Postpartum recovery and care after a caesarean section – Your step-by-step midwife guide
Updated: Mar 28, 2022
Congratulations! Now, the real fun begins. 😊
So, your baby came out the sunroof. Caesareans have come a long way, and in most cases the recovery is much quicker than it used to be. You won’t need to worry about your perineum healing as much, but since there has been a lot of pressure on your pelvic floor throughout your pregnancy anyway, it will still need time to recover and restrengthen.
Caesareans are generally done in a surgical theatre as they are, after all, major abdominal surgery. In theatre you will have a team of people there to help make everything run smoothly. Once the spinal block that will numb you is administered by the anaesthetist, surgery can begin. I have often found that women are quite surprised by the fact that they can still feel some of the procedure. Not pain, but like there’s movement in your belly. This is normal. Midwives often describe it as “feeling like someone is doing the dishes in your belly”.
Caesareans can vary from one obstetrician to the next. They each have their own style and preferred methods of suturing or staples. Some can also use a tiny hot tip to cauterise the skin, to stop bleeding. This has a slight burning smell. It’s fine. I only mention it because one of my girlfriends was quite surprised by it. Once the procedure is over, you’ll have a recovery period in theatre before going back to the postnatal ward. This is to make sure that you are comfortable and safe, with one-on-one care while the spinal block is wearing off and your body is catching up to everything.
Once your caesarean is completed, a lot of hospitals now will allow your baby to stay with you. This is great. So check with your hospital to see if this is something you can do.
However, if your baby needs a little more help initially, it will go to special care nursery or NICU (Neonatal Intensive Care Unit). Some babies need a little time or help to transition from being in your belly to the outside world. Their lungs may need a little more time to strengthen or to clear any fluid from them, in which time they often need the administration of oxygen and extra care.
Once you return to the postnatal ward, you’ll have a midwife looking after you. They will be in and out of your room, keeping an eye on you and your baby. It’s very likely that you will not be getting out of bed till the next day or maybe that night, if your caesarean was early in the morning.
You’ll need regular analgesia. Your anaesthetist will have charted a schedule of pain relief that you may need, but it doesn’t mean that you’ll have every drug prescribed. Everyone’s pain control or tolerance is different. It’s a good idea to know what you could be taking and when. Some midwives will write it down for you, so that you can keep track of it according to your needs. Your midwife most likely has four other patients to look after, so keep this in mind and work with her. Nothing will take away the pain completely. Once your spinal block has worn off, you’ll be able to feel your wound, but the pain should be bearable and you should be reasonably comfortable. This is when you need to start taking pain relief – before the pain increases – and then continue a regular schedule.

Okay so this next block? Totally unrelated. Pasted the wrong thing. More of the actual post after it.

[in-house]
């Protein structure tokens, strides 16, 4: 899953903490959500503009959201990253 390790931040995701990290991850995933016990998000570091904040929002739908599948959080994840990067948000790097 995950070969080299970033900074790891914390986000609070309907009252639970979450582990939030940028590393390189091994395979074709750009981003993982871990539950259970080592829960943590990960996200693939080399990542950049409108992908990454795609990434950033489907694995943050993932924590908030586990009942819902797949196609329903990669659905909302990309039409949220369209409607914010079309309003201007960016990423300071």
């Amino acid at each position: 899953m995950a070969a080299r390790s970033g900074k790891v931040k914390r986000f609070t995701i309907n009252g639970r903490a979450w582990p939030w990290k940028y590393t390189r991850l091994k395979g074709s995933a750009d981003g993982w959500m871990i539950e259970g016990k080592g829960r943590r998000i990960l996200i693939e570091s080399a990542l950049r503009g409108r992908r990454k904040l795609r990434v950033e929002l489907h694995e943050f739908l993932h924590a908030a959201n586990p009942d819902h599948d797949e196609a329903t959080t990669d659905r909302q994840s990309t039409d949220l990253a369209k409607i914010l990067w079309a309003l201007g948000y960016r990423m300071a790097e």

Check with your midwife about when you can start eating and drinking, as this can also vary depending on your obstetrician. There’s often a period of clear liquids followed by very light meals. One of my patients took her doctor’s instructions of clear fluids only as an invitation to have a glass of champagne. Now, I don’t blame her – that would be my clear fluid choice too. What a great way to celebrate, but hold off the champs till at least the next day, and check with your doctor first.☺
I also found another patient eating sushi and blue cheese as soon as she got back to the ward. Again, I understand this. But your stomach has been moved around and you’ve just had surgery. Let your body rest or you could trigger a bowel obstruction or just throw it all up. ☹
A good indication that you’re ready for a little light food is passing wind. Yes, we actually encourage this after a caesarean. We hope to hear bowel sounds, like your stomach gurgling, followed by the passing of wind. This indicates the body is working well again.
The other thing you may experience in the next 24 hours is pain on the tip of your shoulder (shoulder tip pain). This is often referred pain from wind, and it can be quite uncomfortable. You literally need to let that wind out. Peppermint tea or peppermint water can help this. Check if your midwife can get these for you. Try to relax and maybe have a few minutes on your own to pass the wind without stage fright.
You may want to freshen up, especially if you were in labour that led to a caesarean. This is something your midwife can help you with, while you still remain in bed. She can give you wet face towels to wipe down and help you with a bird or bed bath. Changing into your own top will also be nice. If you are breastfeeding, keep this in mind when choosing your post-operation clothing.
Getting out of bed for the first time
The first time you get up and out of bed will be the hardest. Staying in bed too long only makes it harder, as your body becomes stiffer.
Make sure you’ve had plenty of pain relief, and give it time to kick in. Most pain relief needs 30 to 40 minutes to work effectively. Double-check this with your midwife, as she'll be able to guide you according to what you’re taking.
You need to take your time. Move, but don’t run out of bed.